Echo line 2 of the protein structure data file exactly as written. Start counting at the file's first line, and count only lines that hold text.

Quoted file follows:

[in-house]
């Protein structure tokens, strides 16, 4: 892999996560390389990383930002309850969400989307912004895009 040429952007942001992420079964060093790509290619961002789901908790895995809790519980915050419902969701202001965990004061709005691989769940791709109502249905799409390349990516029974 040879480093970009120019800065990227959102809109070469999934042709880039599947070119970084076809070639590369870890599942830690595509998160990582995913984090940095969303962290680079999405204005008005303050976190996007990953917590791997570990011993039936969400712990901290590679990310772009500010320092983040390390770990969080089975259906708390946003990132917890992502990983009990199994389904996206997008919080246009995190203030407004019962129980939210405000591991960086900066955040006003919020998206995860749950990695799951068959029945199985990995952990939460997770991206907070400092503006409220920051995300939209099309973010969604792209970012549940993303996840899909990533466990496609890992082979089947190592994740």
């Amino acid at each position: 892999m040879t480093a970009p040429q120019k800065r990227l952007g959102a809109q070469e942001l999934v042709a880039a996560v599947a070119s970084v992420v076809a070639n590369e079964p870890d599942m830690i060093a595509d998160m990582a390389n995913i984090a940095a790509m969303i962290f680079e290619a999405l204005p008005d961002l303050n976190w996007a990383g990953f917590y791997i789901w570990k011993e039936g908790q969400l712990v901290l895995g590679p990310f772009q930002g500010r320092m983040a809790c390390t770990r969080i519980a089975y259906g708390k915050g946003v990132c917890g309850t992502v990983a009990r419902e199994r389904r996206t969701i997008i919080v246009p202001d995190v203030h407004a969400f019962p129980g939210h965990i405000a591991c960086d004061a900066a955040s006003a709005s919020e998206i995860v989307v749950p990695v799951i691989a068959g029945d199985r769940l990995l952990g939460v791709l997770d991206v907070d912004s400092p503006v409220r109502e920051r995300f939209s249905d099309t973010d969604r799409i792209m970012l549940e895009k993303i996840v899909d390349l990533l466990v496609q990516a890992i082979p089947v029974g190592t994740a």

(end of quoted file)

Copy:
């Protein structure tokens, strides 16, 4: 892999996560390389990383930002309850969400989307912004895009 040429952007942001992420079964060093790509290619961002789901908790895995809790519980915050419902969701202001965990004061709005691989769940791709109502249905799409390349990516029974 040879480093970009120019800065990227959102809109070469999934042709880039599947070119970084076809070639590369870890599942830690595509998160990582995913984090940095969303962290680079999405204005008005303050976190996007990953917590791997570990011993039936969400712990901290590679990310772009500010320092983040390390770990969080089975259906708390946003990132917890992502990983009990199994389904996206997008919080246009995190203030407004019962129980939210405000591991960086900066955040006003919020998206995860749950990695799951068959029945199985990995952990939460997770991206907070400092503006409220920051995300939209099309973010969604792209970012549940993303996840899909990533466990496609890992082979089947190592994740």